Machine learning and metabolomics in a breast cancer progression model

Rodrigues et al. set out to bring photoacoustic spectroscopy, machine learning and a breast tumor xenograft model together to better understand breast tumor progression. At specific time points the ex-vivo tumors were excited with 281 nm pulsed laser light and the corresponding photoacoustic spectra were recorded. Using MATLAB, the spectra were pre-processed and analyzed, and the top 10 features from each time point were selected based on their prediction ranking values using the mRMR algorithm. Support Vector Machine-based algorithms were then employed to the chosen features and high accuracy was demonstrated across multiple analyses. The group went on to demonstrate a decrease in serum tryptophan levels at progressive time points that inversely correlated with the spectral features labeled as 2, 6, 8 and 10 during disease progression. Though this is the first in its field, the method could have clinical implications for early detection of breast cancer.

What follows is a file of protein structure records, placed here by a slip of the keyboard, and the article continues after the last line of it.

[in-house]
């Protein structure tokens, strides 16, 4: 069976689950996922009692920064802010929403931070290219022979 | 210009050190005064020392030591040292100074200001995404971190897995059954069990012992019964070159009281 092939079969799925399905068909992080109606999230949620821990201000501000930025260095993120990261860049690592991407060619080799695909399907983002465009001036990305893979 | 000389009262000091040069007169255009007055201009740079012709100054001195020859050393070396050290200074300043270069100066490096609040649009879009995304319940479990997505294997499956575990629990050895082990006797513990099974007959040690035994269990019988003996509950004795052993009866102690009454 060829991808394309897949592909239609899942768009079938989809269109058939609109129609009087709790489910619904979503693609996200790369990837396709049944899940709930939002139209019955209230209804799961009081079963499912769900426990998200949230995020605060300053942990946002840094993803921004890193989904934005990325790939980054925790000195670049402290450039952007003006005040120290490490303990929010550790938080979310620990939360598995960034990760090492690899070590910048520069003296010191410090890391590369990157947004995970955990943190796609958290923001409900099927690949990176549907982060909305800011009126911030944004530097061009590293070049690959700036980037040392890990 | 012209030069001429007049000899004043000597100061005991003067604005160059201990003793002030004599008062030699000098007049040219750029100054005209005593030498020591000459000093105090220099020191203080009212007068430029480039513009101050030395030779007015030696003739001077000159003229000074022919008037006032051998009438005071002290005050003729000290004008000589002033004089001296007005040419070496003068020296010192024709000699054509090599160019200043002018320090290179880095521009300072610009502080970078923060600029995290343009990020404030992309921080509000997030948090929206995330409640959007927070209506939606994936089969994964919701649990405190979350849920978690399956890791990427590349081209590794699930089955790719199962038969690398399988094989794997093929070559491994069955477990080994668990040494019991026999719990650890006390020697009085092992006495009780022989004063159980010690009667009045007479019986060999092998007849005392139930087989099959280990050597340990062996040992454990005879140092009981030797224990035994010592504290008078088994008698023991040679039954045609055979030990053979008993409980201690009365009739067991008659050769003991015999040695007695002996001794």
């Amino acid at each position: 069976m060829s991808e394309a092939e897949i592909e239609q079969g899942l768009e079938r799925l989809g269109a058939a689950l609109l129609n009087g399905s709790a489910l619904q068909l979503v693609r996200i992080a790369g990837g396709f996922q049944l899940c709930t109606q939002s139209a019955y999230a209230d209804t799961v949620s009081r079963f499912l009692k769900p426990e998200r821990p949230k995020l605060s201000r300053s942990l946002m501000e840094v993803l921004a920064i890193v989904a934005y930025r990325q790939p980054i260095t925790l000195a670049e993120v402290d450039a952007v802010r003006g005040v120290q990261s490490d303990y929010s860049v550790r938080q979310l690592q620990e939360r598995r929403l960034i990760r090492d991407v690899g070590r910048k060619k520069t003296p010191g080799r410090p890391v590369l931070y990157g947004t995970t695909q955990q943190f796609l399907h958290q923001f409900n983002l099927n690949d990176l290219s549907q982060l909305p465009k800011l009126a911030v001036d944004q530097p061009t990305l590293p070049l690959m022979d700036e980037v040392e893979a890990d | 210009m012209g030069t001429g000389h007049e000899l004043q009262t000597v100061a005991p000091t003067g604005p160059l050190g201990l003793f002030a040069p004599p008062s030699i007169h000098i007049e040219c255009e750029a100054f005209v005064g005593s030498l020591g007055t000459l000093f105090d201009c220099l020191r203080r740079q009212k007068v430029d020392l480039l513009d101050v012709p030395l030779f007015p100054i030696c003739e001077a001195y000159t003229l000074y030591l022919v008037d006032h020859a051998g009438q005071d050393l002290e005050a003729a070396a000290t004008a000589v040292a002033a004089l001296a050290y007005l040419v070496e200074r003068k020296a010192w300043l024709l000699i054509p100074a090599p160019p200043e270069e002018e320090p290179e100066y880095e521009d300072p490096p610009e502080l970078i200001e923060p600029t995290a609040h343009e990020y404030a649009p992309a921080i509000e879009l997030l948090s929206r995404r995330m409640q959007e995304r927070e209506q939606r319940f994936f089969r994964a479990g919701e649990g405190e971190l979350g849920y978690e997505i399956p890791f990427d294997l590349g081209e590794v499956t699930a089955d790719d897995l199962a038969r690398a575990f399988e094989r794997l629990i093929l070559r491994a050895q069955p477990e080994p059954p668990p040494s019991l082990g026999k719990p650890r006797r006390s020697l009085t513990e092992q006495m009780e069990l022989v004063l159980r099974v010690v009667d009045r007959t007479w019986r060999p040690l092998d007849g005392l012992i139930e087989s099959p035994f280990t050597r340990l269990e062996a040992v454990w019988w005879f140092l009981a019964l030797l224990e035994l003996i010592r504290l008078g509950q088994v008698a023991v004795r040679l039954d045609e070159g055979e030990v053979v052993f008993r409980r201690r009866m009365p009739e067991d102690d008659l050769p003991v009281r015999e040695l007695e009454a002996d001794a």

Improving assessment of gestational age from placental imaging using deep learning

Given the crucial functions the placenta plays in a developing pregnancy and the influence an abnormal placenta can have in gestational abnormalities, a better way to utilize data from placental sections would be beneficial. Mobadersany et al. developed GestAltNet to provide a machine learning-based assessment that emulates human attention to high-yield areas and aggregation for numerous samples. By discriminating areas of terminal villi from other placental structures, their system was able to predict gestational age more accurately from placental slides when compared with a baseline model. Embracing the assertion that villous maturation is machine-recognizable, the group proposed that their system could support the study of abnormalities in villous maturation as seen in gestational diabetes and preeclampsia. While this is unlikely to replace existing methods of ultrasound to determine gestational age, it could be useful in cases where dating is unclear or there are other discrepancies.